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The youth deer gun season is a perfect time to get youngsters into the woods for a great hunting experience when the weather is a bit warmer than during regular deer gun season.

The season’s young participants will also be the first hunters in Oklahoma to get the chance to harvest a deer with a firearm this fall.

The season will be Oct. 15-17.

“It’s one of my favorite times of the year,” said Dallas Barber, Big-game Biologist for the Oklahoma Department of Wildlife Conservation. “We get the chance to introduce new young hunters to something that we as biologists and managers are passionate about.”

Youth deer gun season is open to hunters 17 and younger who are accompanied in the field by an adult at least 18 years old. Accompanying adults may archery hunt provided they have required licenses or proof of exemption, and are hunter education certified if 30 or younger (unless exempt).

Youth hunters may take either two does, or a buck and a doe, and all deer taken will count toward the youth’s combined seasons’ limit of six deer. A youth deer license is required for each deer hunted.

If weather conditions remain stable ahead of the season, bucks are likely to be following their usual patterns between bedding areas and food sources. Scouting before the hunt not only increases chances for a successful hunt but also serves as additional learning opportunities for youths.

But if a cold front should blow through, it could prompt deer to change routines and move about in more unpredictable ways, Barber said.

“As wildlife managers, we try to give the most opportunity possible, and the youth season focuses on just that. If we can turn one of our youth season hunters into a lifelong outdoorsman or woman, then the youth season is more than worth it.”

A change this season affects the wild turkey harvest opportunity during youth deer gun season. Now, only shotguns are allowed to take a wild turkey, and only in the counties where gun hunting is legal during the regular fall turkey season.

For complete information on youth deer gun season regulations and license requirements, and the changes in the fall turkey harvest opportunity, consult the current Oklahoma Fishing and Hunting Guide found online at wildlifedepartment.com, and in the free Go Outdoors Oklahoma mobile app for Apple or Android users.

Prepare for the Cold with Dryshod’s New NoSho Gusset XT
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Prepare for the Cold with Dryshod’s New NoSho Gusset XT

October 2021, Conklin, NY — Dryshod, the new benchmark in performance waterproof footwear for outdoor recreation and occupational use, doesn’t need to remind hunters that cold weather is almost here but does want to let dedicated outdoor enthusiasts know they don’t have to suffer cold, wet feet thanks to the new Dryshod NoSho Gusset XT insulated, 100% waterproof boots.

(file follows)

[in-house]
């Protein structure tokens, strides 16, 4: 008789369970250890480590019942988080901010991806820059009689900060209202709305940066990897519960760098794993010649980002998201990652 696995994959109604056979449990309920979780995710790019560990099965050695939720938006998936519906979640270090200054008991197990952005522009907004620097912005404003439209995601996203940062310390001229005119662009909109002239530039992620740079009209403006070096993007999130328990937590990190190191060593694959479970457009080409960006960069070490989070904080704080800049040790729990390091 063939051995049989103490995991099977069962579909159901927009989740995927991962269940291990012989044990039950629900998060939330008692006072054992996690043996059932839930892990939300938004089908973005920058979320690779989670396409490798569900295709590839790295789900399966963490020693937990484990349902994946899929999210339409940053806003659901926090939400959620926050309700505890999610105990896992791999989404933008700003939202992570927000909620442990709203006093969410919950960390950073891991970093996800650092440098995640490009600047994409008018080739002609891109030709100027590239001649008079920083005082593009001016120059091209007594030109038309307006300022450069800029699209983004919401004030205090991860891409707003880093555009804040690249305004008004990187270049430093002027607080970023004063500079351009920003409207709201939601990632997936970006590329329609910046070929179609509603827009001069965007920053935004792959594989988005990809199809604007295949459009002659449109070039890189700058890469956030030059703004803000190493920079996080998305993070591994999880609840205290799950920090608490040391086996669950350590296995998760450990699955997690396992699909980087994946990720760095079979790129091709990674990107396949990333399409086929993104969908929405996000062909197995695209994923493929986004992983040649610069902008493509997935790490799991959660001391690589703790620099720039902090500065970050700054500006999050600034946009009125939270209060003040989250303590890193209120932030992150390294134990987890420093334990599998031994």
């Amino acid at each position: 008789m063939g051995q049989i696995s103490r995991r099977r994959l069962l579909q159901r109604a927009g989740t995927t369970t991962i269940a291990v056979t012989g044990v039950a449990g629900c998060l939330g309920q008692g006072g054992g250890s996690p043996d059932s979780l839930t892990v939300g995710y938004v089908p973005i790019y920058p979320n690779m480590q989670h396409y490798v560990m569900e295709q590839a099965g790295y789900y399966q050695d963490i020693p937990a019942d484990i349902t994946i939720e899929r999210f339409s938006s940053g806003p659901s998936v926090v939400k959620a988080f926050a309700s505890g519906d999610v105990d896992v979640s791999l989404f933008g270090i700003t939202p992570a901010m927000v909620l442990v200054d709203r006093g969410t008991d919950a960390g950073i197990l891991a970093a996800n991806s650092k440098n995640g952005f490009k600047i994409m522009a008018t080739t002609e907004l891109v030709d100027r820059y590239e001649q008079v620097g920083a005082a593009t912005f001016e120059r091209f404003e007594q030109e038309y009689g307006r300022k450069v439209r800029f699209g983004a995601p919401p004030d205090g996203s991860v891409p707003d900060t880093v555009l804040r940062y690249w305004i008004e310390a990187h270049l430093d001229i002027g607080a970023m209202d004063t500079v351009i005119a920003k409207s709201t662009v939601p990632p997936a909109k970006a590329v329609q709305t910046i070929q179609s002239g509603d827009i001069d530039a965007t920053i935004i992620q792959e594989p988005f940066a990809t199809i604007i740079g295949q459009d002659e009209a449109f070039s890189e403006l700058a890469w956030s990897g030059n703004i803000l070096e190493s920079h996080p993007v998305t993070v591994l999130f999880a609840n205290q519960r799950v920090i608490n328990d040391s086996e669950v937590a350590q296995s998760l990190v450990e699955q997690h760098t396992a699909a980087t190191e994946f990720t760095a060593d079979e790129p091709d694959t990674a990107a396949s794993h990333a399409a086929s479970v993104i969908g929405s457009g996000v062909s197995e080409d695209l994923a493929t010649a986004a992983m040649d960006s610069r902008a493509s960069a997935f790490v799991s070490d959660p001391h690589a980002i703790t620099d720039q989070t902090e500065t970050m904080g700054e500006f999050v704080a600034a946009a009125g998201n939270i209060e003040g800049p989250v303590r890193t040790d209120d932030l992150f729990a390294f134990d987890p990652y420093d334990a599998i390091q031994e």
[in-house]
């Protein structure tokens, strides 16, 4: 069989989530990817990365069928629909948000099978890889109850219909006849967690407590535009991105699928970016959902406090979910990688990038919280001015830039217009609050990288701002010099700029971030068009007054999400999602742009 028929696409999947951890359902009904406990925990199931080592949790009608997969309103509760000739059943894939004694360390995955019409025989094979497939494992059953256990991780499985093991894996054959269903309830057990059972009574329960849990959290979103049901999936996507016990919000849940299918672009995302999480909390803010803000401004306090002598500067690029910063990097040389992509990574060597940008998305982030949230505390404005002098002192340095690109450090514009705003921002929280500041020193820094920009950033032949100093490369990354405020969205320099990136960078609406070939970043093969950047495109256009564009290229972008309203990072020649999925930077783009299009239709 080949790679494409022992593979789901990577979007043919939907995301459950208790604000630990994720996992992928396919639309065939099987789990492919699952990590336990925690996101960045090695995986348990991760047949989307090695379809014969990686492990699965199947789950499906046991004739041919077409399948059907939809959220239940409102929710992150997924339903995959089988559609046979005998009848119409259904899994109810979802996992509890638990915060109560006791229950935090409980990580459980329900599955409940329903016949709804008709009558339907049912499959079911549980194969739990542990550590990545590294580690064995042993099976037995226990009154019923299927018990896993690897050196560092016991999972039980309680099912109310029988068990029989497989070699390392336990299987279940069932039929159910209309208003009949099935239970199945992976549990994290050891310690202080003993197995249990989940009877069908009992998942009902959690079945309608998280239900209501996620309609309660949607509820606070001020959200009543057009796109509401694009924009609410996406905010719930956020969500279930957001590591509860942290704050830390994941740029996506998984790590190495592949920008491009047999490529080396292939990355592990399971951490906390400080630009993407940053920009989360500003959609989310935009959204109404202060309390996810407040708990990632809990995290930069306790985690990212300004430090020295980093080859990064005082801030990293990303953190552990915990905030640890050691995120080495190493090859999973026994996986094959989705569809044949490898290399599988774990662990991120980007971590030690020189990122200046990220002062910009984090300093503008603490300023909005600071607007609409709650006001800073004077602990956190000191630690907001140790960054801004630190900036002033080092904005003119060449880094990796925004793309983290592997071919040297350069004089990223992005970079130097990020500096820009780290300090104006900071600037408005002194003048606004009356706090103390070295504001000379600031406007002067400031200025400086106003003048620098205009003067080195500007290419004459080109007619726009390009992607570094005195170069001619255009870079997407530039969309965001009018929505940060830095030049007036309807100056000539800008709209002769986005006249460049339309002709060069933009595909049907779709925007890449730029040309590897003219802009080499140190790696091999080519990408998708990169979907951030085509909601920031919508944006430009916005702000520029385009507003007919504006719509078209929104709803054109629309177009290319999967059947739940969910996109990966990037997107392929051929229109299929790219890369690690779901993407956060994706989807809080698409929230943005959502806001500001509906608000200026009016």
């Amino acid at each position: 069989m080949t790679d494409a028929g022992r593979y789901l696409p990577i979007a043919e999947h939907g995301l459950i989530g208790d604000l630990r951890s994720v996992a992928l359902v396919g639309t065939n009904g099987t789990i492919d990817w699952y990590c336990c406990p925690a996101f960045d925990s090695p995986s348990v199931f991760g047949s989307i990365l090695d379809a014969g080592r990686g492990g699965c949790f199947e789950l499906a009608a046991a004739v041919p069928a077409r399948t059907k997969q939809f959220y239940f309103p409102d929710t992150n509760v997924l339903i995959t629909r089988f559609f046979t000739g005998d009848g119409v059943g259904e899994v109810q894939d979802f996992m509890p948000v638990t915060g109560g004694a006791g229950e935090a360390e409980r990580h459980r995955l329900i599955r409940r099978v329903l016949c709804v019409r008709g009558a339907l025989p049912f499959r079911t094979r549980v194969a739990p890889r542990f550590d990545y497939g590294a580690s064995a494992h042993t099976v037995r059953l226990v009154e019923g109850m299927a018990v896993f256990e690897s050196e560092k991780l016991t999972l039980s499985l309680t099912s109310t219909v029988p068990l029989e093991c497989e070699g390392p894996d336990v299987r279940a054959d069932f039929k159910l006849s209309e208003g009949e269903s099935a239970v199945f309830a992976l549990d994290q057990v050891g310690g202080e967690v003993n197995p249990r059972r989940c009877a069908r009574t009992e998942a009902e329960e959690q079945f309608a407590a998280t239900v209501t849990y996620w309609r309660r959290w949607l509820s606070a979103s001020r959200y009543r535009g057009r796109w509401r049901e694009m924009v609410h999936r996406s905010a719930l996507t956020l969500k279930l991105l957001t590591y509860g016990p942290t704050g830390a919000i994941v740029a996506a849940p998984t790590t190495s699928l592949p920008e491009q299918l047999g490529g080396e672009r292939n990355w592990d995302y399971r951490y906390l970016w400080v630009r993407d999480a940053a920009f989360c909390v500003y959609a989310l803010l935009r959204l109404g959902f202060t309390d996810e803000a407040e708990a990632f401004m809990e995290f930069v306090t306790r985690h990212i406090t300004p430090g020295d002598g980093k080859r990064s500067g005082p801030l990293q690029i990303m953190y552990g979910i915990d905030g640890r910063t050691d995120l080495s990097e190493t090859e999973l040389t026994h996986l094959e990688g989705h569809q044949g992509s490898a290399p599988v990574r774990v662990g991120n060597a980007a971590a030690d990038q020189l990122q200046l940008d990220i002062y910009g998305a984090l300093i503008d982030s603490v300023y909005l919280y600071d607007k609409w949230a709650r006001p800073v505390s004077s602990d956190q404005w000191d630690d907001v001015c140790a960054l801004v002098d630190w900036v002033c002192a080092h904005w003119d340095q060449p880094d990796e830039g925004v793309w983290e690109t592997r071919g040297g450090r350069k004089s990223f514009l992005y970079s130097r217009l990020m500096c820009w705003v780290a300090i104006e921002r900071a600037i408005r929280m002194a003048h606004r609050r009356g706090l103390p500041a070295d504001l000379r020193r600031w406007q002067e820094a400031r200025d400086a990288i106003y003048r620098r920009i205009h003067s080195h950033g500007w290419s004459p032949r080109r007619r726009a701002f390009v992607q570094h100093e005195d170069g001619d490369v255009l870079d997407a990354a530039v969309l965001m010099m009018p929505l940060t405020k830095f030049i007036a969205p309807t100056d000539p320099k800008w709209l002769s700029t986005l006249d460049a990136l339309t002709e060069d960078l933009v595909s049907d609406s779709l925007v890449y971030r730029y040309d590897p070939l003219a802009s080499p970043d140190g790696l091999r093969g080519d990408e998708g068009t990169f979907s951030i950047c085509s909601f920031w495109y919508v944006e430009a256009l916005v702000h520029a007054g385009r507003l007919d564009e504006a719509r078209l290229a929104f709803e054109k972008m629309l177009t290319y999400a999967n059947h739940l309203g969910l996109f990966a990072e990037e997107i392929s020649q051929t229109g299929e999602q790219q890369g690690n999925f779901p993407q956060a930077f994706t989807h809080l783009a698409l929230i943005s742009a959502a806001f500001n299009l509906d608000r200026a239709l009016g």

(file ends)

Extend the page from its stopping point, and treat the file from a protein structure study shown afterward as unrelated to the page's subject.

The NoSho Gusset XT was developed to withstand extreme cold and wet hunting conditions and to do so in comfort. Because cold weather means that thick, layered clothing is often required to stay cozy for hours in a treestand or in a duck blind, the NoSho Gusset XT is built with an adjustable gusset to accommodate tucked-in heavy clothing or to better fit hunters with large calves.

In addition to its ready-for-cold-weather fit, the NoSho Gusset XT tackles freezing temperatures with six layers of insulating warmth and protection. The 5.5mm DENSOPRENE bootie is backed by 2mm DENSOPRENE XD (extreme density) foam for maximum environmental shielding. Next, a 2mm airmesh layer promotes air flow to prevent heat-robbing moisture buildup while a 2mm fleece lining enhances the boot’s natural insulating properties. Factor in the EVA cold-blocking midsole and removable molded EVA sock liner and you have a boot that blocks water and retains heat for all-day hunting comfort.

Since extreme cold often means extremely slippery conditions, the NoSho Gusset XT also comes with a DS1 outsole for aggressive traction on challenging terrain.

The Dryshod NoSho Gusset XT includes a stealthy camo pattern over the entire upper and is available in men’s sizes 7-16.

For more information on the new NoSho Gusset XT or to see the company’s full line of waterproof footwear for hunting, outdoor recreation, and work, visit DryshodUSA.com.

About Dryshod

The team behind Dryshod was the first to develop the bootie-style neoprene-and-rubber boot category over 20 years ago. Now they have elevated protective footwear performance through the application of advanced materials, field-proven construction techniques, and purpose-built designs—all to ensure Dryshod consumers receive the highest quality, best performing, and most comfortable waterproof boots for any task or adventure. Dryshod’s mission is to provide farmers, hunters, outdoor enthusiasts, and anyone who works or plays in wet, sloppy, and cold conditions with the most durable, reliable and comfortable 100-percent waterproof footwear available. To learn more about the Dryshod Waterproof Footwear difference, visit DryshodUSA.com.

Media Contact: Kim Cahalan, Media Direct [email protected] 309.944.5341